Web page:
Islamic Laws

We now move into a distinctive aspect of Islam - Islamic laws.  Unlike most world religions Islam has never made much distinction between religious and secular matters, because all aspects of life should be devoted to God.

After Muhammad became both the  political  and  the  religious leader in Medina, he received revelations from God having to do with laws and regulations. These suras, which actually appear toward the beginning of the Qur’an, address such topics as gambling, marriage, inheritance, infanticide, property rights, criminal law, the rights of orphans, and so forth.

Islamic Laws from the Qur’an

Much attention has been given to laws in the Qur’an regarding women. There are several that seem discriminatory by modern standards: A daughter in a family receives only half the inheritance of a son. Yet in the context of 7th - century Arabia, much of what the Qur’an teaches would have been regarded as progressive. Women had some inheritance rights, they were granted protections in divorce proceedings, and they were entitled to control of their own property, even if they were married.

The Qur’an urges both women and men to be modest, but nowhere explicitly requires that women cover their heads or faces. The practice of veiling is more culture-specific; full veiling is rather rare, it happens in some Middle Eastern countries and Afghanistan but most Muslim women live in countries where they can choose whether or not to wear a head scarf (hijab).

Islamic Laws

Such laws and practices, of course, raise the question of interpretation. If all Muslims follow the Qur’an, how can they practice it differently in different countries? Who determines the rules?

Consider, for example, the Qur’anic allowance of polygamy. Polygamy was common in ancient societies, and the Qur’an allows up to four. Interestingly Surah 4:129 seems to discourage polygamy. What is the actual practice? Polygamous unions make up between 1 to 3 percent of all Muslim marriages today, since most Muslims live in countries where such marriages are restricted.

Islamic Laws from the Qur’an

These are a few of the Islamic laws attributed to the Qur’an. There are more but within Islam it was recognized that the Qur’an was quite sparse with laws. It did not provide enough details for regulating a complex society. For help there, Muslims had to turn to the Hadith – the Stories of the Prophet.

Before we get into what the Hadith is and how it is used to generate more laws and regulations in Islam – let’s examine where most Muslims are located today.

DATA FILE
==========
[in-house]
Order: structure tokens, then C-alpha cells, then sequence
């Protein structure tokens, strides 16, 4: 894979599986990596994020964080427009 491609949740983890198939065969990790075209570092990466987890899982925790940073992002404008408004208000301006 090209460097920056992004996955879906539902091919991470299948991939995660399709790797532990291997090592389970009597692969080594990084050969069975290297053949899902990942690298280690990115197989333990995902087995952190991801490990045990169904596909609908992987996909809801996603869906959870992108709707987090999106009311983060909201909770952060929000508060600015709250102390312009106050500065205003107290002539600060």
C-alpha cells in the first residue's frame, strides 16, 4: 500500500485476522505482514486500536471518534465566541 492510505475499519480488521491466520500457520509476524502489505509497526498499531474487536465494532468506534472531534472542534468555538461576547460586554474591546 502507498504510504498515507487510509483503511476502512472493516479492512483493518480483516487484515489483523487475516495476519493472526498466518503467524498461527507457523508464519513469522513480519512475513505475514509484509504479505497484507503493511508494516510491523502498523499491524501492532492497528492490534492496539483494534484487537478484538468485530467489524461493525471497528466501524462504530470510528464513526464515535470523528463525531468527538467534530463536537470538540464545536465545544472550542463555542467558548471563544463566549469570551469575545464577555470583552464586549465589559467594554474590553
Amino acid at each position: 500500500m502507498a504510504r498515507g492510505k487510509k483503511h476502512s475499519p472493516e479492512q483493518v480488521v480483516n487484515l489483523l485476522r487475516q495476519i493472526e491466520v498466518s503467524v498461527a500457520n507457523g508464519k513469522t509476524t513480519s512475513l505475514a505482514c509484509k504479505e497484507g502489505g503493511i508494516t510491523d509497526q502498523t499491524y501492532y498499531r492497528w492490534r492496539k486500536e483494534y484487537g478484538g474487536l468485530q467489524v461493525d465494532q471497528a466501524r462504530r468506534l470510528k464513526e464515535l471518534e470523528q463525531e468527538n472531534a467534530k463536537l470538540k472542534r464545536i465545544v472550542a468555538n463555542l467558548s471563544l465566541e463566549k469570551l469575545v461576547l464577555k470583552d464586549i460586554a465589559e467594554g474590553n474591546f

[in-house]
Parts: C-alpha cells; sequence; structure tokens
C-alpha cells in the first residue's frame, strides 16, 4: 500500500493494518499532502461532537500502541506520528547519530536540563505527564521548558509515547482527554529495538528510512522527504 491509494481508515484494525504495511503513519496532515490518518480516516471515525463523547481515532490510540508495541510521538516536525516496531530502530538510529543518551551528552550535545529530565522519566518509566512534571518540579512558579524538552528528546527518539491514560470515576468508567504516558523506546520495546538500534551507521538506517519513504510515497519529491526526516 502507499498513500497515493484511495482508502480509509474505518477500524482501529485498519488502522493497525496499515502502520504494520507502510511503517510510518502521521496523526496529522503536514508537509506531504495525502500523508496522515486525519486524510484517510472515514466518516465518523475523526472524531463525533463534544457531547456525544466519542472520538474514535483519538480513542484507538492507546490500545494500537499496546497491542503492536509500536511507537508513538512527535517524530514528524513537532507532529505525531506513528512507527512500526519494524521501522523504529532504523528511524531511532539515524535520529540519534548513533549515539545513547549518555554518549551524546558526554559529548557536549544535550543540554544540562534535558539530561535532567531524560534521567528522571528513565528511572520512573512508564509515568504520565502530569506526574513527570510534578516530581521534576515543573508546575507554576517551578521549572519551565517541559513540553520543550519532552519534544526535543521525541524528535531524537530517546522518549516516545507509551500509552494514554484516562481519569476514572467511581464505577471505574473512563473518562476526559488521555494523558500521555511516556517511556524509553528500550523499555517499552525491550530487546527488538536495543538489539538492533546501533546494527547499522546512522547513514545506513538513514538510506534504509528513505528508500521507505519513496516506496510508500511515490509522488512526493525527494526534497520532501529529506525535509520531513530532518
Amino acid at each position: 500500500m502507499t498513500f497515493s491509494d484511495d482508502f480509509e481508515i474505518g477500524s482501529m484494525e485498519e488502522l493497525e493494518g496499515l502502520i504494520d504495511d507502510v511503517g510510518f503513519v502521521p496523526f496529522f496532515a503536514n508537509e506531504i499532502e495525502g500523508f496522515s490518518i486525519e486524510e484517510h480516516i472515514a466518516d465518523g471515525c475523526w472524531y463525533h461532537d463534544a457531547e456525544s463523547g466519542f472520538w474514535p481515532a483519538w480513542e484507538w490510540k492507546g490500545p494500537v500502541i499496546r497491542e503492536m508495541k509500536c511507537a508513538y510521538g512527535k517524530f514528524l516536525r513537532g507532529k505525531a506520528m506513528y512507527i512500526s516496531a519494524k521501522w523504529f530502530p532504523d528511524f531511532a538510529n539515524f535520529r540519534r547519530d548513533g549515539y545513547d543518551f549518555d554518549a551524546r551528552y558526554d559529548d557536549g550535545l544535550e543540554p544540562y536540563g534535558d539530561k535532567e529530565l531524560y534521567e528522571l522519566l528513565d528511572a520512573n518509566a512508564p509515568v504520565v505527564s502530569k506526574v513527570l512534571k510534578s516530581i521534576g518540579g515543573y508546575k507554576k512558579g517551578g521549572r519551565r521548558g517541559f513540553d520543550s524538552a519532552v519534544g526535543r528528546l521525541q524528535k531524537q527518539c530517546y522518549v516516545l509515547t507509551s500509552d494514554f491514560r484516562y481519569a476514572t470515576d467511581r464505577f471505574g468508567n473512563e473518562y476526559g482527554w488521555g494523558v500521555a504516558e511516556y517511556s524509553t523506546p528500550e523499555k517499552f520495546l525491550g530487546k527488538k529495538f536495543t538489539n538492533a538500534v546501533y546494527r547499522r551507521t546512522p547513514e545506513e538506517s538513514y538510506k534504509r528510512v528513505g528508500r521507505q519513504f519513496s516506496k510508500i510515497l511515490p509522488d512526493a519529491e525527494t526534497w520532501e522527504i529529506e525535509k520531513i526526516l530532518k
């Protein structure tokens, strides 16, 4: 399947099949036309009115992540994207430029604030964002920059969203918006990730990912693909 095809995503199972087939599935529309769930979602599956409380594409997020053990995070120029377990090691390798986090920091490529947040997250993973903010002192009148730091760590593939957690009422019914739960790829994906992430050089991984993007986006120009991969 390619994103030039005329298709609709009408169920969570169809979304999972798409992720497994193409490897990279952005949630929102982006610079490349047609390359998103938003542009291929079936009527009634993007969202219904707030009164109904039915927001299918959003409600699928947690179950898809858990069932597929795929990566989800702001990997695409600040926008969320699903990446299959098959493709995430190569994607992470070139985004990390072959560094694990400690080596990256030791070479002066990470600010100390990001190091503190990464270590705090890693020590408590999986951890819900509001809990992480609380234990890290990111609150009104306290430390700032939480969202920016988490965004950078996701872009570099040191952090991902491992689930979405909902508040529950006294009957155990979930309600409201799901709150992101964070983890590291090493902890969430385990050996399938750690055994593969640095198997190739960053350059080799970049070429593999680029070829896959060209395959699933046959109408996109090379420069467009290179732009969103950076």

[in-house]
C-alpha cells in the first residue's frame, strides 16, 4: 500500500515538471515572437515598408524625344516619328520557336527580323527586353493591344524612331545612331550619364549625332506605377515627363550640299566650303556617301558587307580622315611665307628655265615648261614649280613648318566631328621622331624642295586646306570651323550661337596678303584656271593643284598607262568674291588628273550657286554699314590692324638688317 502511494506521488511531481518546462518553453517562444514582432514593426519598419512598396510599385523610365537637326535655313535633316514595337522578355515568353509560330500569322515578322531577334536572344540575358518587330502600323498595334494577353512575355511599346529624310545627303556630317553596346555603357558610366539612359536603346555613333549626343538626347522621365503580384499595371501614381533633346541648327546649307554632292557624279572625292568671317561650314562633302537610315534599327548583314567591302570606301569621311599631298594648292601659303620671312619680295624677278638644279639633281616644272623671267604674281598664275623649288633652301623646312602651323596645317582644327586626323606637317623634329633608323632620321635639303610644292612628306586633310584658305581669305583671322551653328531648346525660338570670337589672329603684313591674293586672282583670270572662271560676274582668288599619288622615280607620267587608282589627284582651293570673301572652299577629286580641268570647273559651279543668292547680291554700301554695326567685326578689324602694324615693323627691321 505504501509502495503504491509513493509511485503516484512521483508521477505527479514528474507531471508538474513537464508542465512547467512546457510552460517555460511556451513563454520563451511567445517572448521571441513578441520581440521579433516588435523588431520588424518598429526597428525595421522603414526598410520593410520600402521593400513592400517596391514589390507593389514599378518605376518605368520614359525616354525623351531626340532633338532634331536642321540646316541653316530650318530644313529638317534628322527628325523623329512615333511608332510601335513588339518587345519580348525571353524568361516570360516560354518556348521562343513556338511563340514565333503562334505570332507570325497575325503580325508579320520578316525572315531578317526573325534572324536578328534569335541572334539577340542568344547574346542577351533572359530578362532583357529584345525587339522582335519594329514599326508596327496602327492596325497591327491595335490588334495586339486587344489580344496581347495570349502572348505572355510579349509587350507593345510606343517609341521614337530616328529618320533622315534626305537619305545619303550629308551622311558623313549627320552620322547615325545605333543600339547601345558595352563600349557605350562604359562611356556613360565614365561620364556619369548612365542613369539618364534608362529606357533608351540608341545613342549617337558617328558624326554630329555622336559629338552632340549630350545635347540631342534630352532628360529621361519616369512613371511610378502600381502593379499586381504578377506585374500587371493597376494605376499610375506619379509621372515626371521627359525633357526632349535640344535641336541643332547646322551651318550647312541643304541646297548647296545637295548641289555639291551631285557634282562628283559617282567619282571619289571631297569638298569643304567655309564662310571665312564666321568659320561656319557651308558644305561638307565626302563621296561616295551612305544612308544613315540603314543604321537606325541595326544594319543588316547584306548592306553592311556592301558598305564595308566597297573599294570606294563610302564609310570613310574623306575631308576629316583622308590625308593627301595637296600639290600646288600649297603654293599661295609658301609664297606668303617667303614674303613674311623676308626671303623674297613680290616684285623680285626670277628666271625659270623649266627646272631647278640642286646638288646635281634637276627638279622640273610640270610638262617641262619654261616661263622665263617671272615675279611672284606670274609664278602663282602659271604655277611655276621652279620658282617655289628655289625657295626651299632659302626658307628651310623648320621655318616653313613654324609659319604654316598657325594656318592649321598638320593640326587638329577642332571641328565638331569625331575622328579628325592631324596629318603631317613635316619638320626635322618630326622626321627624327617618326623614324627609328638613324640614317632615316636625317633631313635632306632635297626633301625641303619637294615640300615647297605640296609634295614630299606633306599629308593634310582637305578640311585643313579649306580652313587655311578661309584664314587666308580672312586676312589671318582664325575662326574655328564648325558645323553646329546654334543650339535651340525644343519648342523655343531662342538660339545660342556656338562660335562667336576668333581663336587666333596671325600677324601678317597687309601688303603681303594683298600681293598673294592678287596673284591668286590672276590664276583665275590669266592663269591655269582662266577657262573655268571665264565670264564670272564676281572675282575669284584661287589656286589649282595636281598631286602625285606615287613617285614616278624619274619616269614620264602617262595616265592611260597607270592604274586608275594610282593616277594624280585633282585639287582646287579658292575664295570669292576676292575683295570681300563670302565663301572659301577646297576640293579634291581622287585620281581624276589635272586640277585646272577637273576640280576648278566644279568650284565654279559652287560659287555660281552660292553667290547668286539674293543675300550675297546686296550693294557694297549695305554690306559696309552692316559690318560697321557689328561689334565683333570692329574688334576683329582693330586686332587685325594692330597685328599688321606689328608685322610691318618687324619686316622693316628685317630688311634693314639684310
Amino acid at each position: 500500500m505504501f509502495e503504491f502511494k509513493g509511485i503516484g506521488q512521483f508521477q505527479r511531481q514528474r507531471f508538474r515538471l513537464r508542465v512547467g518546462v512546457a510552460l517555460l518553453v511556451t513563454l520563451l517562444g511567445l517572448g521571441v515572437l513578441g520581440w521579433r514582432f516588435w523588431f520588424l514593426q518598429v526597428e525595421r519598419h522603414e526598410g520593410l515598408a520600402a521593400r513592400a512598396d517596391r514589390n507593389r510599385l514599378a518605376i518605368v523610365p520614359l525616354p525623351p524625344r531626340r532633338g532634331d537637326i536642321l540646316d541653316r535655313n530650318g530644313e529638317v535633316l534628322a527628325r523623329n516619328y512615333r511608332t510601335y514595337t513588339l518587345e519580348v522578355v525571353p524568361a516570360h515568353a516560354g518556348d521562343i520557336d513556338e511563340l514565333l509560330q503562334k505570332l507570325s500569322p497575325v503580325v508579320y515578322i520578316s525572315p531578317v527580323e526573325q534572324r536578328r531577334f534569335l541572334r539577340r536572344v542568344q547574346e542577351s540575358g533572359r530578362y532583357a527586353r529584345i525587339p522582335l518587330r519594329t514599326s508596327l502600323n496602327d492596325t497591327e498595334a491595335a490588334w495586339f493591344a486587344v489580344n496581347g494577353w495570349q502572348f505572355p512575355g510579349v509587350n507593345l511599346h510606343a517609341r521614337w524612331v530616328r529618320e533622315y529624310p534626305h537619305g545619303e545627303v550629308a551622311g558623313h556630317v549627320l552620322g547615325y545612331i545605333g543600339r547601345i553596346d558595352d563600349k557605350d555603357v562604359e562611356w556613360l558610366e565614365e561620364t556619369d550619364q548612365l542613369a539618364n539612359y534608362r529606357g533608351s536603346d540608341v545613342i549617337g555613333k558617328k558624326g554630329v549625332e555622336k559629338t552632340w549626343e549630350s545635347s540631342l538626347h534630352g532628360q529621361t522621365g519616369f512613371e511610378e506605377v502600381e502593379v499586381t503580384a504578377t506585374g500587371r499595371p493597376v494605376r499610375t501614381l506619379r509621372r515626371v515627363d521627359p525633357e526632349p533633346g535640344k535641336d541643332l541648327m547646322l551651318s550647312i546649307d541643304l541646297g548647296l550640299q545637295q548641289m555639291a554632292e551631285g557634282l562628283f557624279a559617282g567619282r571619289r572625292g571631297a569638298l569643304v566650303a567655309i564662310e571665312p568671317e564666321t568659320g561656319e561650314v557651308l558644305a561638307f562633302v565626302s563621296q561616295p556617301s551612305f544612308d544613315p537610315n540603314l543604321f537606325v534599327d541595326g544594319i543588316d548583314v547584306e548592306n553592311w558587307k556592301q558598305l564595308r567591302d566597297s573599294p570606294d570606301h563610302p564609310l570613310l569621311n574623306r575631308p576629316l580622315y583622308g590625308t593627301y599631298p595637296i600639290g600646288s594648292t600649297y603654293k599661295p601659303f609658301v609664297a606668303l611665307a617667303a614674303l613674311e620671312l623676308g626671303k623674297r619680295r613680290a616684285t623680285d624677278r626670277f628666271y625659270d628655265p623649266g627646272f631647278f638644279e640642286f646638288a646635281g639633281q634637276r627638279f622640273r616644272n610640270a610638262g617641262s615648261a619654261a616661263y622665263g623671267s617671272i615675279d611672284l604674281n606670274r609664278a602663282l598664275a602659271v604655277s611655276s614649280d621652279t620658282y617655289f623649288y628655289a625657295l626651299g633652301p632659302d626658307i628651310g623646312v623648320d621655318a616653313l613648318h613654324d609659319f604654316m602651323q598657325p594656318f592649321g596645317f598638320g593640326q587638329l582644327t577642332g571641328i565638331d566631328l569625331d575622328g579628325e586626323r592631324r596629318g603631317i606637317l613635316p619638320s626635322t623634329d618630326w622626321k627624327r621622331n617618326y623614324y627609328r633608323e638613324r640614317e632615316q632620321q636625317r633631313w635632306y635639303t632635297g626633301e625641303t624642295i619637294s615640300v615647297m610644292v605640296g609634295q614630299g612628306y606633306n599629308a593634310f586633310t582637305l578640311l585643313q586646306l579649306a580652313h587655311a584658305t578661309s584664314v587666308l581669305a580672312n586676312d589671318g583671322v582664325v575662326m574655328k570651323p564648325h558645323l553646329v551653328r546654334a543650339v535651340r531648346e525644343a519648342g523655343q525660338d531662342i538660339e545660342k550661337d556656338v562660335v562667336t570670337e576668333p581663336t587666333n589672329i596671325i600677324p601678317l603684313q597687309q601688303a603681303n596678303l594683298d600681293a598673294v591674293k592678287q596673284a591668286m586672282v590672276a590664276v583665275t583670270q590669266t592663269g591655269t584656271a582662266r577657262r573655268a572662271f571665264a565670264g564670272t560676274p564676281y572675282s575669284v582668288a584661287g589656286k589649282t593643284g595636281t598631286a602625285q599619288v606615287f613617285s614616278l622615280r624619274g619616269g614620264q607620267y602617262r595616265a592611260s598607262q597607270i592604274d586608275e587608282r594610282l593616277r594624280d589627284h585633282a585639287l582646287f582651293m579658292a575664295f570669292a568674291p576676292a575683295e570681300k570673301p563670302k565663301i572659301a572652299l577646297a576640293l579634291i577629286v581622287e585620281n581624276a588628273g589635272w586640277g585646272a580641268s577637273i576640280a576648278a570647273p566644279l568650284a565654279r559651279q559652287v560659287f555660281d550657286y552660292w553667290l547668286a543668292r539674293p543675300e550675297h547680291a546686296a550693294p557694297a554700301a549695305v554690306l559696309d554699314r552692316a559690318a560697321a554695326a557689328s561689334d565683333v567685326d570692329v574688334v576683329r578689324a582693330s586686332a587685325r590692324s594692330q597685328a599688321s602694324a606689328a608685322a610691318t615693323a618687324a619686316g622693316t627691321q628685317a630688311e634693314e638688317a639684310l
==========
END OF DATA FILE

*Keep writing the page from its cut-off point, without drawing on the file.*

Where are the Muslims Located?

A common misconception of most westerners is that Islam is a predominately middle eastern religion (Egypt, Iran, Iraq, Saudi Arabia). The reality is quite different.

2015 Data

Five Largest Muslim Populations

Indonesia   220 Million

India  195 Million

Pakistan  185 Million

Bangladesh  144 Million

Nigeria        90 Million

Middle East Muslim Populations

Egypt    84 Million

Iran    78 Million

Iraq    38 Million

Saudi Arabia    32 Million

The Hadith

One of the ways that Muslims have responded to the message of the Qur’an are through legal interpretation based on the Hadith.

To address some variants in the Qur’anic texts, commentators developed the idea of abrogation—that some of the commandments from God had only temporary application, and those could be superseded by later revelations.

A greater challenge than apparent contradictions was the sparseness of the Qur’an; it doesn’t provide enough details for regulating a complex society. For help here, Muslims turned to the Hadith.

What is the Hadith?

Unlike Jesus, Muhammad was never considered absolutely sinless, but he was nevertheless held up as a model of integrity and good conduct. Believers naturally wanted to follow his example, even in things that might seem relatively minor. There are literally thousands of anecdotes concerning the behavior of the Prophet, and they provide a lens through which to interpret the Qur’an.

For believers who want to know about Muhammad’s life, the Qur’an can be frustrating; it doesn’t have much in the way of biography. God speaks to his messenger throughout, but Muhammad’s name occurs only four times, and incidents in his life are referred to rather than recounted. It is only in the Hadith—some of which are rather lengthy—that we learn about his marriages, his political leadership, or his night journey.